LinuxQuestions.org
Share your knowledge at the LQ Wiki.
Go Back   LinuxQuestions.org > Forums > Linux Forums > Linux - Distributions > Slackware
User Name
Password
Slackware This Forum is for the discussion of Slackware Linux.

Notices

Reply
 
Search this Thread
Old 08-03-2012, 02:38 PM   #1
completelinuxnube
LQ Newbie
 
Registered: Jul 2012
Distribution: Slackware
Posts: 22

Rep: Reputation: 0
Cannot boot cloned hdd in place of the original internal hdd


Hello Friends,

I recently cloned my internal hdd to an external hdd via a usb bridge. I have tried replacing the original internal hdd with the clone to see if it would boot, but it does not. I also tried booting it from the usb bridge and I end up with the same result.

I get the following error message at bootup:

kmod: failed to exec /sbin/modprobe -s -k block-major-22, errno = 2
VFS: Cannot open root device "1603" or 16:03
Please append a correct "root" boot option
Kernel panic: VFS: Unable to mount root fs on 16:03

I will list my system details and all the commands that I used in the process of cloning the drive below, also the steps I have tried to solve the problem.

System details:
Lenovo Thinkcentre w/:
2GB RAM
500GB Internal Sata HDD
Installed OS: Slackware Linux 13.37 w/ kernel 2.6.37.6-smp
Processor: Intel Pentium Dual Core E2180 / 2 GHz
80GB External HDD connected via usb bridge


Process used to clone the drive:

1) connected usb drive via usb dock (bridge)
2) ran fdisk -l
3) made note of the partitions listed
4) ran cfdisk on usb device shown as /dev/sdb
5) created the following partitions and wrote to hdd:
/dev/sdb1 Linux Swap 1GB
/dev/sdb2 Linux 1GB [Flagged as bootable]
/dev/sdb3 Linux 78GB [Remainder of 80GB HDD]
6) Rebooted after successful partition write
7) ran fdisk -l to verfiy new partitions
8) ran
Code:
mkfs -t reiserfs /dev/sdb1
and did the same for the other 2 partitions
9) mounted / filesystem of internal hdd to /mnt/source using:
Code:
mount -B / /mnt/source
10) mounted /dev/sdb3 to /mnt/destination using:
Code:
mount -t reiserfs /dev/sdb3 /mnt/destination
12) ran cp command as follows:
Code:
cp -av /mnt/source/* /mnt/destination
(successfully copied all files)
13) ran df -H to compare sizes and used ls -la to compare files
14) ran umount to remove the mounts
15) mounted /dev/sdb2 to /mnt/destination2 the same as before
16) mounted /dev/sda2 to /mnt/source using same method as before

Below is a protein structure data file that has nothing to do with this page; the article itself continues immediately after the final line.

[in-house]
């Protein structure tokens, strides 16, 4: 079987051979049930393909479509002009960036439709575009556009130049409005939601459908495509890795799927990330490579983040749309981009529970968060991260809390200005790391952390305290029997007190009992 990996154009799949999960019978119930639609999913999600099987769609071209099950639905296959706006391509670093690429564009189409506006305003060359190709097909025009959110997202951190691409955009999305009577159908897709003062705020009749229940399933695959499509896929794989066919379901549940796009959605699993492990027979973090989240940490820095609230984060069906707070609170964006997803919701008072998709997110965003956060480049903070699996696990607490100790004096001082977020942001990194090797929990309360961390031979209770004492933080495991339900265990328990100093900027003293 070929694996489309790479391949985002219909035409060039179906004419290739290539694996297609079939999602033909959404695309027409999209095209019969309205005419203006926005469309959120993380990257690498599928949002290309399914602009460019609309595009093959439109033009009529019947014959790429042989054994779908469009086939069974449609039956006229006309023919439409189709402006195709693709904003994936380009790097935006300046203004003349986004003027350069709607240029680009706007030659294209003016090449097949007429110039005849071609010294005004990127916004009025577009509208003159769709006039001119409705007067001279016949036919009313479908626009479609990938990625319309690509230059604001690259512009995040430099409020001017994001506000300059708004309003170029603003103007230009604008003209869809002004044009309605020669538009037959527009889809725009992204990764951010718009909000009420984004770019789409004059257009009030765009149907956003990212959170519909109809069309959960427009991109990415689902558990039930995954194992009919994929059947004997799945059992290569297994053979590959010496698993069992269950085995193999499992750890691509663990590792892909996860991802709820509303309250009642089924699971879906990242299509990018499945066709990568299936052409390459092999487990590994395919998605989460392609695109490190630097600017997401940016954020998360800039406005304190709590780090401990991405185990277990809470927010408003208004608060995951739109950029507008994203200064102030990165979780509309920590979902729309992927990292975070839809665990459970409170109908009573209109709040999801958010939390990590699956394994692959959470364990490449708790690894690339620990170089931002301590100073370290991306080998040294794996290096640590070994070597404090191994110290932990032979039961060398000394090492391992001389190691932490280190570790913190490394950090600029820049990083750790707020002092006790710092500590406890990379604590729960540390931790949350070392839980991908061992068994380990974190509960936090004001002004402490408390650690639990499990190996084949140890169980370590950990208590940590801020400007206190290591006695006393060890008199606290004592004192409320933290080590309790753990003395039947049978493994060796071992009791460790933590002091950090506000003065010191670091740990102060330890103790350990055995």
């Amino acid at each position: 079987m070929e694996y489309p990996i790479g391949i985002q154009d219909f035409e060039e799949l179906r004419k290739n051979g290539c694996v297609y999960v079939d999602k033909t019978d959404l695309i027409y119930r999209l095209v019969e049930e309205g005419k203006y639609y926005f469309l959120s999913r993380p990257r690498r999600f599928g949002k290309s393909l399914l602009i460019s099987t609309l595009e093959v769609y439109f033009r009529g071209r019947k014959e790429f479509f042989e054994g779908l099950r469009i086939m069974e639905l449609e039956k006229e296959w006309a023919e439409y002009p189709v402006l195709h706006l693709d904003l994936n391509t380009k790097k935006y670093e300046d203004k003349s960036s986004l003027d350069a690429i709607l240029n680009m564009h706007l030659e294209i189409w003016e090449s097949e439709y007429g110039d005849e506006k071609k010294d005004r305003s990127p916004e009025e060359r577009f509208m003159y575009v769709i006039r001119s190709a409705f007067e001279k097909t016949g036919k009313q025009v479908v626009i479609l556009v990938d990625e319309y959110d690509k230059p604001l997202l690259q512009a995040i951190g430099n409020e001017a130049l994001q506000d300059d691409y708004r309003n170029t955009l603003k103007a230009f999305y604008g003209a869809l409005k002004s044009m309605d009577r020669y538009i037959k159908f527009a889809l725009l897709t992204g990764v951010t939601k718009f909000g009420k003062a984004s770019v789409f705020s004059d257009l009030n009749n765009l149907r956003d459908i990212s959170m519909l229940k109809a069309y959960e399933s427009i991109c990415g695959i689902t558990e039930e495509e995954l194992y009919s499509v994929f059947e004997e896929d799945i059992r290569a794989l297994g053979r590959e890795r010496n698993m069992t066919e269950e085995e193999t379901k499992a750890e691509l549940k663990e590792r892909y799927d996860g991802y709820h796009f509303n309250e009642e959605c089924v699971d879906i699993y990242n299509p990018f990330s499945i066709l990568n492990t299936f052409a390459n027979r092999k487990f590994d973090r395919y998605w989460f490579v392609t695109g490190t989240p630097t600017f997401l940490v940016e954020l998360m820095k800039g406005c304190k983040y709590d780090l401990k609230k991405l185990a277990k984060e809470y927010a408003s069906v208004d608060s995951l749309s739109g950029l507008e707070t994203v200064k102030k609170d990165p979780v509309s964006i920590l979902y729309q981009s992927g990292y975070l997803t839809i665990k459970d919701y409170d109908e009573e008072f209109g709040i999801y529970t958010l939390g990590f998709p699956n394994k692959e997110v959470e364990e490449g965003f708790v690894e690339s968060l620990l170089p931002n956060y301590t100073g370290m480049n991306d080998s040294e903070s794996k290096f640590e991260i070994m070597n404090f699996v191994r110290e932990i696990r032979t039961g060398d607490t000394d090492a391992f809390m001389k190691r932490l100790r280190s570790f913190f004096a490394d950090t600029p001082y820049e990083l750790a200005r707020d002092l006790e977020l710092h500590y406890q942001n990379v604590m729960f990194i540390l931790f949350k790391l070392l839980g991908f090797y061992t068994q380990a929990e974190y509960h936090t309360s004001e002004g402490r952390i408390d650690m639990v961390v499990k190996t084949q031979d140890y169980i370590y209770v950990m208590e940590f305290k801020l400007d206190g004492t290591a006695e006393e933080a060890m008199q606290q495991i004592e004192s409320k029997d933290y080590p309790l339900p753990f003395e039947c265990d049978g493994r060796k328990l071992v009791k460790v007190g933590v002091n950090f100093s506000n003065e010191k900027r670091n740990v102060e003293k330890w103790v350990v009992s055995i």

17) ran cp command and all other steps as before (files and directories were successfully copied)
18) Did not copy swap partition [I was under the impression that the system would handle the swap files]

Steps taken as an attempt to resolve the problem
:
1) Booted from the Slackware Linux 13.37 Install CD
2) booted into /dev/sda3 [ / filesystem ] (Cloned drive became /dev/sda when placed in the system)
3) attempted to append root boot option (however it was already present & correct)
4) attempted to create a new initrd
5) edited the /etc/lilo.conf and tried to run /sbin/lilo (permission was denied even as root user)
6) attempted to run liloconfig at prompt (got no response)

Now I am stuck with the error above and do not know what to do next. Can anyone help me please? Thanks in advance. I apologize for such a long post, but I wanted to give as much detail as possible. Thanks again.
 
Old 08-03-2012, 02:47 PM   #2
clod89
Member
 
Registered: Jun 2012
Distribution: Slackware gentoo debian
Posts: 41

Rep: Reputation: Disabled
I'm not sure that is the correct procedure to clone an hard drive, i'd simply do a dd if=/dev/sda of=/dev/sdbX, and then eventually resize the partitions with gparted.
 
1 members found this post helpful.
Old 08-03-2012, 03:16 PM   #3
impert
Member
 
Registered: Feb 2009
Posts: 282

Rep: Reputation: 53
I'm not a lilo user, but I think your problem is that you haven't installed it (or any other boot loader) to the MBR of the new HD.
This link should help.
The other way would be to put your old HD back as /dev/sda and then dd just the first 512 bytes of it to the new HD